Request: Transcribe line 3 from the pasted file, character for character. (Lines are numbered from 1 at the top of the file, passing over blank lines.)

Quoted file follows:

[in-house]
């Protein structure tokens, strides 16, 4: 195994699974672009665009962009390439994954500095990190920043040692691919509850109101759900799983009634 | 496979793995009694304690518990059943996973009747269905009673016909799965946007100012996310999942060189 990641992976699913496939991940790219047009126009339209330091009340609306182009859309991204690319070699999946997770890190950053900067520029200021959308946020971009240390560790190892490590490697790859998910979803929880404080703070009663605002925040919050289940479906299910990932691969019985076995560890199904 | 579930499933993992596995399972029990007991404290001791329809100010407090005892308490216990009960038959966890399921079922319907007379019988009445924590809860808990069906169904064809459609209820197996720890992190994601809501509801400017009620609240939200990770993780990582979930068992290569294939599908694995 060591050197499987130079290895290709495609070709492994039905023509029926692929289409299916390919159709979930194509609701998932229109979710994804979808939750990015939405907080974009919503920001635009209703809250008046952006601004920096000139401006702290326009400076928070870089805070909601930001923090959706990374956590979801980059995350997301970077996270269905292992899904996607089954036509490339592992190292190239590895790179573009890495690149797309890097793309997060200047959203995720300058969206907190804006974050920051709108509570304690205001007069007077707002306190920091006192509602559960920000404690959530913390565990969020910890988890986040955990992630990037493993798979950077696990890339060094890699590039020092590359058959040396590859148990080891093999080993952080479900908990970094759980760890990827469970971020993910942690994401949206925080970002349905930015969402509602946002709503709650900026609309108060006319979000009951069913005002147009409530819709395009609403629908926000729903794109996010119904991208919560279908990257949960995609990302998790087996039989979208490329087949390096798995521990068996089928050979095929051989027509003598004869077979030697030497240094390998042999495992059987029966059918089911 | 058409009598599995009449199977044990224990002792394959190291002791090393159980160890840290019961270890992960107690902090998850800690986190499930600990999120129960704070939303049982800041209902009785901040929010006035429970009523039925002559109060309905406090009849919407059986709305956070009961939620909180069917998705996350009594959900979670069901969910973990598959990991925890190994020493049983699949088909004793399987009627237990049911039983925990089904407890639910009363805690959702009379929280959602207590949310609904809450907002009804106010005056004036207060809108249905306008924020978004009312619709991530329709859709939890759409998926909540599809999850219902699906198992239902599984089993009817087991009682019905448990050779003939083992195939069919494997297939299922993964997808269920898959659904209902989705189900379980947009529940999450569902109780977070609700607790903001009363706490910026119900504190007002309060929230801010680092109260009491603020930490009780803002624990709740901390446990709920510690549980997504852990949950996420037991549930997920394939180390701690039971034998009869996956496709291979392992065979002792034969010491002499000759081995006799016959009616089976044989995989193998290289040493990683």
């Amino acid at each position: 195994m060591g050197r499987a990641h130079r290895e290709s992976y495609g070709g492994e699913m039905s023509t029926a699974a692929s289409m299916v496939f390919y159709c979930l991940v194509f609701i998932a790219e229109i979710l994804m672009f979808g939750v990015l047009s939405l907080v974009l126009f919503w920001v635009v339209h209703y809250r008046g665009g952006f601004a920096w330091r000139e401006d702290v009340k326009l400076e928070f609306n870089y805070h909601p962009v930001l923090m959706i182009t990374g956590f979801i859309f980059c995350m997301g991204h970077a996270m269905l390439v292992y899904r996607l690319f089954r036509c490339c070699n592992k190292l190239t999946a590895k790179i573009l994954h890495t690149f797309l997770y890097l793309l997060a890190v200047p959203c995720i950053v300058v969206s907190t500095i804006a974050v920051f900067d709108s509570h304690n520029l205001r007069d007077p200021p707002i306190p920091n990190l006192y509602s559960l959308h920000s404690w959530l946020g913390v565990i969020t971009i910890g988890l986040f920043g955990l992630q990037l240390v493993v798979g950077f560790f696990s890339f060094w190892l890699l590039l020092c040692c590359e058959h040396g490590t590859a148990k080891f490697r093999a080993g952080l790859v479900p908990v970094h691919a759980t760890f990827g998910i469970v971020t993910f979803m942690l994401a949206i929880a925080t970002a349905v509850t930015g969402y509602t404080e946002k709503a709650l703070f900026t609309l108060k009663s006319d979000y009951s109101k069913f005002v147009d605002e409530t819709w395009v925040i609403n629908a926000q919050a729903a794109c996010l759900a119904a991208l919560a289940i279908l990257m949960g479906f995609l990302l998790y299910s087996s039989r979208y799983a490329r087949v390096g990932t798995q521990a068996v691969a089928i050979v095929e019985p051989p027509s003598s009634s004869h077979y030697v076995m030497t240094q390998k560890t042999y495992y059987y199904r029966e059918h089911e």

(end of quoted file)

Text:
């Amino acid at each position: 195994m060591g050197r499987a990641h130079r290895e290709s992976y495609g070709g492994e699913m039905s023509t029926a699974a692929s289409m299916v496939f390919y159709c979930l991940v194509f609701i998932a790219e229109i979710l994804m672009f979808g939750v990015l047009s939405l907080v974009l126009f919503w920001v635009v339209h209703y809250r008046g665009g952006f601004a920096w330091r000139e401006d702290v009340k326009l400076e928070f609306n870089y805070h909601p962009v930001l923090m959706i182009t990374g956590f979801i859309f980059c995350m997301g991204h970077a996270m269905l390439v292992y899904r996607l690319f089954r036509c490339c070699n592992k190292l190239t999946a590895k790179i573009l994954h890495t690149f797309l997770y890097l793309l997060a890190v200047p959203c995720i950053v300058v969206s907190t500095i804006a974050v920051f900067d709108s509570h304690n520029l205001r007069d007077p200021p707002i306190p920091n990190l006192y509602s559960l959308h920000s404690w959530l946020g913390v565990i969020t971009i910890g988890l986040f920043g955990l992630q990037l240390v493993v798979g950077f560790f696990s890339f060094w190892l890699l590039l020092c040692c590359e058959h040396g490590t590859a148990k080891f490697r093999a080993g952080l790859v479900p908990v970094h691919a759980t760890f990827g998910i469970v971020t993910f979803m942690l994401a949206i929880a925080t970002a349905v509850t930015g969402y509602t404080e946002k709503a709650l703070f900026t609309l108060k009663s006319d979000y009951s109101k069913f005002v147009d605002e409530t819709w395009v925040i609403n629908a926000q919050a729903a794109c996010l759900a119904a991208l919560a289940i279908l990257m949960g479906f995609l990302l998790y299910s087996s039989r979208y799983a490329r087949v390096g990932t798995q521990a068996v691969a089928i050979v095929e019985p051989p027509s003598s009634s004869h077979y030697v076995m030497t240094q390998k560890t042999y495992y059987y199904r029966e059918h089911e």